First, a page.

Wild beans of the greater southwest: Phaseolus metcalfei and P. ritensis

G. P. Nabhan, J. W. Berry, C. W. Weber

Research output: Contribution to journalArticlepeer-review

11 Scopus citations


Cocolmeca (the Phaseolus metcalfei group) are leguminous root perennials of the uplands (1,000–2,500 m elevation) of southwestern North America. Their cultural significance has been underestimated both within and beyond their natural range, where they have been utilized in prehistoric and historic times. Ambiguities in both scientific taxonomy and folk taxonomy obscure the fact that both P. metcalfei and P. ritensis have been widely used as systemic medicine, food, in fermentation, as forage, and as glue. The use of the seeds as green and dried bean foods was historically extensive, but was abandoned due to changes in Indian subsistence patterns and in the availability of the plants themselves. Herb dealers today are responsible for transport of the roots as far north as the Navajo in Utah; it is suggested that cross- cultural merchants may have been responsible for their diffusion historically or even prehistorically. Bean seed from the two species contain 20.5–30.9% crude protein. Germ plasm conservation and screening are needed in order to evaluate further the potential of these species as cultivated food and forage crops for semiarid uplands.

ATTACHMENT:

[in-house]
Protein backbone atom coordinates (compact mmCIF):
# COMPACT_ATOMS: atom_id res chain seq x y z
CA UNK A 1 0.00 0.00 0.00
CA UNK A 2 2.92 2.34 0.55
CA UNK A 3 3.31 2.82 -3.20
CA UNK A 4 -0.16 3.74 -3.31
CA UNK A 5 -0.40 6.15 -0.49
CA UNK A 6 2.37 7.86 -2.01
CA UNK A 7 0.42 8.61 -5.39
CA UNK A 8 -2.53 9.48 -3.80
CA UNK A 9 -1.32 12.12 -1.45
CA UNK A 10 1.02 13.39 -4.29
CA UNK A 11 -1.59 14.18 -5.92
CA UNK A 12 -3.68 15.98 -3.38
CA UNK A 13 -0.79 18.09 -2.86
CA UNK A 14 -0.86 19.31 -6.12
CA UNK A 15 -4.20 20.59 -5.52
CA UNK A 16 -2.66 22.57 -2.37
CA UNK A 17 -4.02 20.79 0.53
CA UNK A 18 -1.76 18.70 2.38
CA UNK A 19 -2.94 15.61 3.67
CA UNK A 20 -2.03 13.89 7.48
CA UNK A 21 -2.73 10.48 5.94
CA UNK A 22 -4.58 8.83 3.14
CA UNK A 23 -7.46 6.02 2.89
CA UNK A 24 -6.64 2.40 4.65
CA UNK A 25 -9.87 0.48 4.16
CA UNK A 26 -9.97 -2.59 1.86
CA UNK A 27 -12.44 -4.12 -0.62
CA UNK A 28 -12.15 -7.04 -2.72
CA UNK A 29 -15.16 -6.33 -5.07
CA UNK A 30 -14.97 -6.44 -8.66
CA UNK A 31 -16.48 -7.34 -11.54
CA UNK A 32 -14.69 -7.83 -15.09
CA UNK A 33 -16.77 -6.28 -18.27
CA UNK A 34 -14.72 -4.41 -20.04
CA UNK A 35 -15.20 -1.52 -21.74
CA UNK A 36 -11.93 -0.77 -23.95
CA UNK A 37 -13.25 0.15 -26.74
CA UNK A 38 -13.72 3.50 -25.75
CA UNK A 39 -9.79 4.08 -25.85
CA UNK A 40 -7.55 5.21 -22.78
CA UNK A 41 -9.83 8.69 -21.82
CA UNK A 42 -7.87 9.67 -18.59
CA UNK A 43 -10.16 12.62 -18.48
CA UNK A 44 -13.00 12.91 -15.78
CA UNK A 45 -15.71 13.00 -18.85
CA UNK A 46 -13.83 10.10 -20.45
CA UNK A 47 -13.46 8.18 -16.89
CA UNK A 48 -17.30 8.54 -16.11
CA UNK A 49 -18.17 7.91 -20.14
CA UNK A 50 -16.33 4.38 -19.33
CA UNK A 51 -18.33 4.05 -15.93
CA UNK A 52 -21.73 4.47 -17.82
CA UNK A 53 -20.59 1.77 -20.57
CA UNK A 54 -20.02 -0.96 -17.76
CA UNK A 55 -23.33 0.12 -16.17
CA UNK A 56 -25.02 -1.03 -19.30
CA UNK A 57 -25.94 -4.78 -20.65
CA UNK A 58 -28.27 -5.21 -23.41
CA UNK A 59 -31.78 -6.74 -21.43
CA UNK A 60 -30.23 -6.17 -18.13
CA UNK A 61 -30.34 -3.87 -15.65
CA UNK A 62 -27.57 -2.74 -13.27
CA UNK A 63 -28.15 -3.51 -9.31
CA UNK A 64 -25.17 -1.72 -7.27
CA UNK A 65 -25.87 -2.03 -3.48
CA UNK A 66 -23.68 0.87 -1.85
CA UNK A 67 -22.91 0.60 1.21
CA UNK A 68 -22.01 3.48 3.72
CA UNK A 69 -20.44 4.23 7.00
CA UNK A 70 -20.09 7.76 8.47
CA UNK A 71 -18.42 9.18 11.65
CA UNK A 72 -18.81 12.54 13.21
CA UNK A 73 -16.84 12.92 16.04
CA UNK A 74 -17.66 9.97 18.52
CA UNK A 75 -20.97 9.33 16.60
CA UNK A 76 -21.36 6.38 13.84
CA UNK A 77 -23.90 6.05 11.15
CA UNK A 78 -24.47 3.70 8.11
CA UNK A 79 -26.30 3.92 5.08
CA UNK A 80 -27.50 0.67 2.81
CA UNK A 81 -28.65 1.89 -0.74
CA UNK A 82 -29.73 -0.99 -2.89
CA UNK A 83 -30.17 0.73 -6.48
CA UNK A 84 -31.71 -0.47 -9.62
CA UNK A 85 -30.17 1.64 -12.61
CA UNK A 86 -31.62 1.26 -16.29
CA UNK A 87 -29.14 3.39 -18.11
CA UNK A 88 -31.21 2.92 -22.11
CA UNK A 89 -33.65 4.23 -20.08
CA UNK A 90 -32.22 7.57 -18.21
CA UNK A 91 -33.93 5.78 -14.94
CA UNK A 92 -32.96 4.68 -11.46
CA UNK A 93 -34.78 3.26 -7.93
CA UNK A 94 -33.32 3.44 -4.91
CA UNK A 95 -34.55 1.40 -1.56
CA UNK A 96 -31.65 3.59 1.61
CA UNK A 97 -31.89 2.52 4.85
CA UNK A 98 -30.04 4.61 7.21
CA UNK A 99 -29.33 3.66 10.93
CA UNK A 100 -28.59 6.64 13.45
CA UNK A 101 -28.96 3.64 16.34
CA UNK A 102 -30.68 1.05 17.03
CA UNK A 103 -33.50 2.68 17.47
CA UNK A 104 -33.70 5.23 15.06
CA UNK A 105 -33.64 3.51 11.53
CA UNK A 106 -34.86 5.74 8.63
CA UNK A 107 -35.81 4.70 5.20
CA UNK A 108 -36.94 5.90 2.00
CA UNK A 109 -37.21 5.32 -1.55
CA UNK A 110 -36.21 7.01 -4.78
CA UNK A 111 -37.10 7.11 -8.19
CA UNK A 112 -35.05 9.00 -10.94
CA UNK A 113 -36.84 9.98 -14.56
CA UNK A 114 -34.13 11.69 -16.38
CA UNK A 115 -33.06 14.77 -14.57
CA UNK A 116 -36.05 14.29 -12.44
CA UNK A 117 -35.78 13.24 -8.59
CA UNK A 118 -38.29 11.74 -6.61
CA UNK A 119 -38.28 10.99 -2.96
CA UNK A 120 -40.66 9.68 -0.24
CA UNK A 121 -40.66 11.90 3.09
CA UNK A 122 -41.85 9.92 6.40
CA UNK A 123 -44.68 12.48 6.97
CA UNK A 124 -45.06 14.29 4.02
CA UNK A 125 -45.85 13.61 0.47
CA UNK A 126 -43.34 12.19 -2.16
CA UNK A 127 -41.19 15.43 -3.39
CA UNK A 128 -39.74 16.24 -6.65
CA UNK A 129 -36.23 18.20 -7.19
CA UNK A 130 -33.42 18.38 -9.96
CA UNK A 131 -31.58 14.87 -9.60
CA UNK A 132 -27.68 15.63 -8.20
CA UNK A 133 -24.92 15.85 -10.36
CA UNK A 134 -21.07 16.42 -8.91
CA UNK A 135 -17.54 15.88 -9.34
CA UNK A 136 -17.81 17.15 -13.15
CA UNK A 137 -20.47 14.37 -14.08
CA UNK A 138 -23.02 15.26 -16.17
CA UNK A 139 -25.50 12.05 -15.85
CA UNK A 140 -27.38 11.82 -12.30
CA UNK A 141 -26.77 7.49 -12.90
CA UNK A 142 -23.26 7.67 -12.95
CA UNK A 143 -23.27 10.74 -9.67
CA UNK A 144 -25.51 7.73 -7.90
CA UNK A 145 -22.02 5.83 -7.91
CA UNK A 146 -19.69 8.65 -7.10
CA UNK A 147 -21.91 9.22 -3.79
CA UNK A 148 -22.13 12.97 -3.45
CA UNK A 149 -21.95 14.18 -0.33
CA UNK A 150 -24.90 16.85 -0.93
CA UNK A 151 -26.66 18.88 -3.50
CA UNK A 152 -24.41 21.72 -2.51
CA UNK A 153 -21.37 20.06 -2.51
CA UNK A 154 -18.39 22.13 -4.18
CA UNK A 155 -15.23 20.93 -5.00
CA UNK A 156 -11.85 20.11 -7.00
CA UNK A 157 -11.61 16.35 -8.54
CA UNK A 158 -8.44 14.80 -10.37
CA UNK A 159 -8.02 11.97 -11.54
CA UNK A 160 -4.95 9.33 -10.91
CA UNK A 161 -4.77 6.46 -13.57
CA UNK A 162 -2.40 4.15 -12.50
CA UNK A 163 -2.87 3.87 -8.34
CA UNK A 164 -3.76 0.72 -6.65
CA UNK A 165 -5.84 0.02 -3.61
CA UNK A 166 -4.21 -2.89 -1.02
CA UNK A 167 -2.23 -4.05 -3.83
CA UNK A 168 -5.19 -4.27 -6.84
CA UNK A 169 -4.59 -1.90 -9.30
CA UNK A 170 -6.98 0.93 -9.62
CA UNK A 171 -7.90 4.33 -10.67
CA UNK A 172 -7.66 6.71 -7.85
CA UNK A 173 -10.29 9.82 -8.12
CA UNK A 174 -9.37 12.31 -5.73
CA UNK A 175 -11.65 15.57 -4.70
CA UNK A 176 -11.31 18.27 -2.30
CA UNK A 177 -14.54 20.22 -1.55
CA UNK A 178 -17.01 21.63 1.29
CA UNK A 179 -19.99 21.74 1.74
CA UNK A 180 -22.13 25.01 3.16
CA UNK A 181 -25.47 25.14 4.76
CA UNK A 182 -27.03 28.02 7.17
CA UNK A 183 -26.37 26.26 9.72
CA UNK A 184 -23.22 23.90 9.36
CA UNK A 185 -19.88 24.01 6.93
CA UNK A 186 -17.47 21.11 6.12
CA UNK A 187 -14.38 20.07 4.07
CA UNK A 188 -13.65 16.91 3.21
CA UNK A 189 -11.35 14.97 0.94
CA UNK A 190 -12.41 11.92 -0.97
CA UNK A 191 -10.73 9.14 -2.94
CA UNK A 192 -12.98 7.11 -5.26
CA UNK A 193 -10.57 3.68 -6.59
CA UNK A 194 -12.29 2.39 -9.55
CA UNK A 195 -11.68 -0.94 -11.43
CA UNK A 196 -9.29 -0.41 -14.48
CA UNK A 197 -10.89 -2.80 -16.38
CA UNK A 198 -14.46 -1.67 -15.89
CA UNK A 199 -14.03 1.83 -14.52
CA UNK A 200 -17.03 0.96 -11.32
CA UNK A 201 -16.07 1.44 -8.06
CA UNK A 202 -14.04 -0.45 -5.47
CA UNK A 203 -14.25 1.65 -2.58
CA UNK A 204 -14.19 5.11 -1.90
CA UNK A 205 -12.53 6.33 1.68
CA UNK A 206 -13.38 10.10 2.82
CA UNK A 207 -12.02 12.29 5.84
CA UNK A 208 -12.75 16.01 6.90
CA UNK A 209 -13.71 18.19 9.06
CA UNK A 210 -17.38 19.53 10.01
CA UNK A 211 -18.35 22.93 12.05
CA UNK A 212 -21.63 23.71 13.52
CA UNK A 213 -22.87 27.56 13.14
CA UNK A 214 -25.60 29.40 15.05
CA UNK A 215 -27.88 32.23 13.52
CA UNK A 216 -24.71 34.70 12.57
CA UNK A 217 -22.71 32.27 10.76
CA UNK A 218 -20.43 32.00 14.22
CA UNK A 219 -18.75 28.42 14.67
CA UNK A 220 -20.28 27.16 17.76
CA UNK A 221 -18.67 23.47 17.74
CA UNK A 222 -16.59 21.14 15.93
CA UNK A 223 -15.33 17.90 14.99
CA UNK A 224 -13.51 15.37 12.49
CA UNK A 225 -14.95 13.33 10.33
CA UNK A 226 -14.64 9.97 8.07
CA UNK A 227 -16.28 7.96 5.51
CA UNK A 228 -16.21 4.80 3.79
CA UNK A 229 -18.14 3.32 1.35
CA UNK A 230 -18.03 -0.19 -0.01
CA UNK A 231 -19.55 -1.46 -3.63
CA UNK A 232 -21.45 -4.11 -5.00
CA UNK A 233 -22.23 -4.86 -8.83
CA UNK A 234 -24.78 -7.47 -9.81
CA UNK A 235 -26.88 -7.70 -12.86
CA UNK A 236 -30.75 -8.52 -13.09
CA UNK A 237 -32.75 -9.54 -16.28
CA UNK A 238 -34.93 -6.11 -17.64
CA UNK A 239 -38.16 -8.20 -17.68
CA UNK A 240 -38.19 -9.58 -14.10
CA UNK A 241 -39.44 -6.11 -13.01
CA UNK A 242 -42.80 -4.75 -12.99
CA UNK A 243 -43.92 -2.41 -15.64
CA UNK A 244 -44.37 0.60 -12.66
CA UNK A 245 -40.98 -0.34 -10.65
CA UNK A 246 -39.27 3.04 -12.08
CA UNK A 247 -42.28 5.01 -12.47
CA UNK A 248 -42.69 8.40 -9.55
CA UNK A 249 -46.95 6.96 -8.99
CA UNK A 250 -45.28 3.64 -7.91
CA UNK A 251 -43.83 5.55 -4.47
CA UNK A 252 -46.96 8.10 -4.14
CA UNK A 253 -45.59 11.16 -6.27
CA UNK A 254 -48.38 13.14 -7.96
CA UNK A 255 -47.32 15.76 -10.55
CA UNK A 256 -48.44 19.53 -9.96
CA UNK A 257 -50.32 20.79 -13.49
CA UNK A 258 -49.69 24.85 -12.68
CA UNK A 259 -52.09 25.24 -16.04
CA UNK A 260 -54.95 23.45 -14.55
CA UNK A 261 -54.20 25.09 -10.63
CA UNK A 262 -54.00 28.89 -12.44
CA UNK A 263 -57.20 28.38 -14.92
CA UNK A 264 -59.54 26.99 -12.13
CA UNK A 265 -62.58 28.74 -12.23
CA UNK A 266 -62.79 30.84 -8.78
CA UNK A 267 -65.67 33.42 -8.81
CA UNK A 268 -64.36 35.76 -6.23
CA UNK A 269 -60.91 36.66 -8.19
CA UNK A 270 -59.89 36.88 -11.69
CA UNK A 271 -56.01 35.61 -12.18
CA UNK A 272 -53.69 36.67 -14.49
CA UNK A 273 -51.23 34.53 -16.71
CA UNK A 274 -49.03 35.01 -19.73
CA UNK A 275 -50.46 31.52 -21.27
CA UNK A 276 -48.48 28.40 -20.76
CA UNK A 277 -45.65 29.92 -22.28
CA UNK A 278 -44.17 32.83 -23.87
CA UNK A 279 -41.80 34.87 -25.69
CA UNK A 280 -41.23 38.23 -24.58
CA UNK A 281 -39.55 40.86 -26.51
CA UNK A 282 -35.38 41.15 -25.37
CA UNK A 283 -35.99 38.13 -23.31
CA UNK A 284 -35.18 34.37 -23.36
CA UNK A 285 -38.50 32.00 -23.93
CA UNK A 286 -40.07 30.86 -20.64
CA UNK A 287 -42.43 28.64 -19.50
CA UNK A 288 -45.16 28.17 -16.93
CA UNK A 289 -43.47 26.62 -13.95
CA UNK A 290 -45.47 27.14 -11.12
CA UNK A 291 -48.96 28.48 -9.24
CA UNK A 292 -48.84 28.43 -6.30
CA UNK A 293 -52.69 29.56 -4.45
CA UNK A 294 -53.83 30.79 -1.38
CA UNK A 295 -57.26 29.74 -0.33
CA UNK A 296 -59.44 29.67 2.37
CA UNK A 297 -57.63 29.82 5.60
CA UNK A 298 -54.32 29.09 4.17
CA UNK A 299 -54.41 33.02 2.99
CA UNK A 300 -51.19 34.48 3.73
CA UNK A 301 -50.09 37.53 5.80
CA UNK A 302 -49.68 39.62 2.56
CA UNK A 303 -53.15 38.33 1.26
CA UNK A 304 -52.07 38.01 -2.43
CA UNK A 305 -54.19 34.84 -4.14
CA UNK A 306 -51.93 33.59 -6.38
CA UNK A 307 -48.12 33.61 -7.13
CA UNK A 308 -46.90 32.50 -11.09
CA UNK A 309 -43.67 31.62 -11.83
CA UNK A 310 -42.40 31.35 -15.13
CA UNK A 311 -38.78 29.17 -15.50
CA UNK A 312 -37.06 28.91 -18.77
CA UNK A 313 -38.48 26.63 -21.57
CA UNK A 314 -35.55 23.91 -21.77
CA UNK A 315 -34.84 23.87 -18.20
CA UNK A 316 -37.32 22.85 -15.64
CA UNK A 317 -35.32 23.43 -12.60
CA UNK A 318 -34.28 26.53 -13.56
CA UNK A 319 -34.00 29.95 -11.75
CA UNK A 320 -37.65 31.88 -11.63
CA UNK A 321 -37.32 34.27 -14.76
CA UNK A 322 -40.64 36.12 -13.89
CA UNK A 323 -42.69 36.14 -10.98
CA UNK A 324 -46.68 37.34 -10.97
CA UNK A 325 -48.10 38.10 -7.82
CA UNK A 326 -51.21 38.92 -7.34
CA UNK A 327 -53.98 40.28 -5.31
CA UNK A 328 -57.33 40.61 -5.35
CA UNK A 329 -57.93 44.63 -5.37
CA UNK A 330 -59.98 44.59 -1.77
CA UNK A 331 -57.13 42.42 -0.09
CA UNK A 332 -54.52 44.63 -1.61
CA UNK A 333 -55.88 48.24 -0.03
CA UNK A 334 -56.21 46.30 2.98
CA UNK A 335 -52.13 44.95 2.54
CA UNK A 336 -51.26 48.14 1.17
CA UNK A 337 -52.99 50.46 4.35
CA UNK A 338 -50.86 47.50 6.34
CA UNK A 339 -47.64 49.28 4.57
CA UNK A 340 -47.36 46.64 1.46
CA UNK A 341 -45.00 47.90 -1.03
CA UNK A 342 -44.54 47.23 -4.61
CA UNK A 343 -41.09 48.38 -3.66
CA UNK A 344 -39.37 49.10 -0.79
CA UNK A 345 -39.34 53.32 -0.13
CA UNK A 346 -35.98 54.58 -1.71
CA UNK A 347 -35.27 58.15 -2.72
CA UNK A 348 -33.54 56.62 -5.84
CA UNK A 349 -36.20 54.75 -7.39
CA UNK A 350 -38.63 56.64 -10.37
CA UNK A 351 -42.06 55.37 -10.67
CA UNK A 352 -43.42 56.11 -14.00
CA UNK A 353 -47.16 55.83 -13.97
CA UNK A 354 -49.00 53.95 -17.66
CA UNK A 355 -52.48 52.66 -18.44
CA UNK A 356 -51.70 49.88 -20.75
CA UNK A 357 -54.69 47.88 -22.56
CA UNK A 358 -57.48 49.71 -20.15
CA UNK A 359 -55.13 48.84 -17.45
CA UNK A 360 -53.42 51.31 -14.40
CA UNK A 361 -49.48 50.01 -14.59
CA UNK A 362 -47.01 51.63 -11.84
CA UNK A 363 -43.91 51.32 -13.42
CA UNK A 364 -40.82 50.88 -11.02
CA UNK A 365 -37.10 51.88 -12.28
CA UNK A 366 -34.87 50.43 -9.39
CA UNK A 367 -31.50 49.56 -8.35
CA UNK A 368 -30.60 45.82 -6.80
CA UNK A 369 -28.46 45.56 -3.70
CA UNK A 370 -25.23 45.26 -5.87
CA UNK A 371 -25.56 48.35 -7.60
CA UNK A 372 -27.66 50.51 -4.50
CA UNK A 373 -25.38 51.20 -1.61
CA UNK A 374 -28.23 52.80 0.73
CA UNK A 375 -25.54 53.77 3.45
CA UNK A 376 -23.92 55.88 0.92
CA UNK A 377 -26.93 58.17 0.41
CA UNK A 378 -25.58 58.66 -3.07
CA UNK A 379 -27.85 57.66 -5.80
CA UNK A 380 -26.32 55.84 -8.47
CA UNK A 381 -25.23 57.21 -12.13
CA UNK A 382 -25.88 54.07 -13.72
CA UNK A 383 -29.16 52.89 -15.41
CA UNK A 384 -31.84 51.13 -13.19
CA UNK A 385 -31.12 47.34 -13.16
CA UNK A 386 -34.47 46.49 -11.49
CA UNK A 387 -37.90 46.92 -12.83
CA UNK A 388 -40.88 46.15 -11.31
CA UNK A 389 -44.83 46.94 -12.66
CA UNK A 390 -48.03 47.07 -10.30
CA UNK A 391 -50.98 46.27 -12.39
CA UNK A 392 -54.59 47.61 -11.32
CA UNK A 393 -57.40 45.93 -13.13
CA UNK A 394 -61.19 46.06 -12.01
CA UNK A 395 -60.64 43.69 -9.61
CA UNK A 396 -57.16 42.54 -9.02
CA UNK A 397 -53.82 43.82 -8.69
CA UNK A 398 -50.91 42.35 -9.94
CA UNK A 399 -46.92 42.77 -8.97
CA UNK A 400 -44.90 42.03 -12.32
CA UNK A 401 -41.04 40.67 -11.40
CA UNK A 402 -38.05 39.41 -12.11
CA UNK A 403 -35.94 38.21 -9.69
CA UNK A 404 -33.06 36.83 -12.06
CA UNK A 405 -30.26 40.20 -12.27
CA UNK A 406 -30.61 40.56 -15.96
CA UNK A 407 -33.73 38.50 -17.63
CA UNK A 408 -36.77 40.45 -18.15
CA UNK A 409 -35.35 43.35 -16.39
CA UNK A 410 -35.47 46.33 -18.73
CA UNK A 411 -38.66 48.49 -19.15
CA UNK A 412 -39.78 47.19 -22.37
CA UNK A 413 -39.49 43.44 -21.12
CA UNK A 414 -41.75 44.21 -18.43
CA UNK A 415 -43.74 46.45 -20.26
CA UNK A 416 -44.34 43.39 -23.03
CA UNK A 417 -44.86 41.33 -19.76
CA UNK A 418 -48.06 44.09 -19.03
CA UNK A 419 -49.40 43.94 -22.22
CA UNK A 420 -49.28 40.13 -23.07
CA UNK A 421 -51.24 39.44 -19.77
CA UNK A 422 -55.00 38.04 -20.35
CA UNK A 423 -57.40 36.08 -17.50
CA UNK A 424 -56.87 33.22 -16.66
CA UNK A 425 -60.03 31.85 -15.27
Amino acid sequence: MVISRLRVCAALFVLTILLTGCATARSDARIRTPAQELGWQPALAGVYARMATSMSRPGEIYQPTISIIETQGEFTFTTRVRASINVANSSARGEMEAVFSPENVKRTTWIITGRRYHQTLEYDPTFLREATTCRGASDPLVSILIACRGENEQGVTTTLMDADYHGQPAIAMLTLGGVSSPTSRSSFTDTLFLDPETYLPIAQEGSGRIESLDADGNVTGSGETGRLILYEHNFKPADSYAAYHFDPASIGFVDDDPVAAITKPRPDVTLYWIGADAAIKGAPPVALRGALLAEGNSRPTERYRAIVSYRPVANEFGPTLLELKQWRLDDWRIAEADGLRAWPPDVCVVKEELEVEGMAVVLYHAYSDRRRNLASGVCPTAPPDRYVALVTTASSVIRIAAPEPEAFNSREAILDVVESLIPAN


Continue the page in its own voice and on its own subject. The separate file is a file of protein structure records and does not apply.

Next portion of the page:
Original languageEnglish (US)
Pages (from-to)68-85
Number of pages18
JournalEconomic Botany
Issue number1
StatePublished - Jan 1980

ASJC Scopus subject areas

  • Plant Science
  • Horticulture


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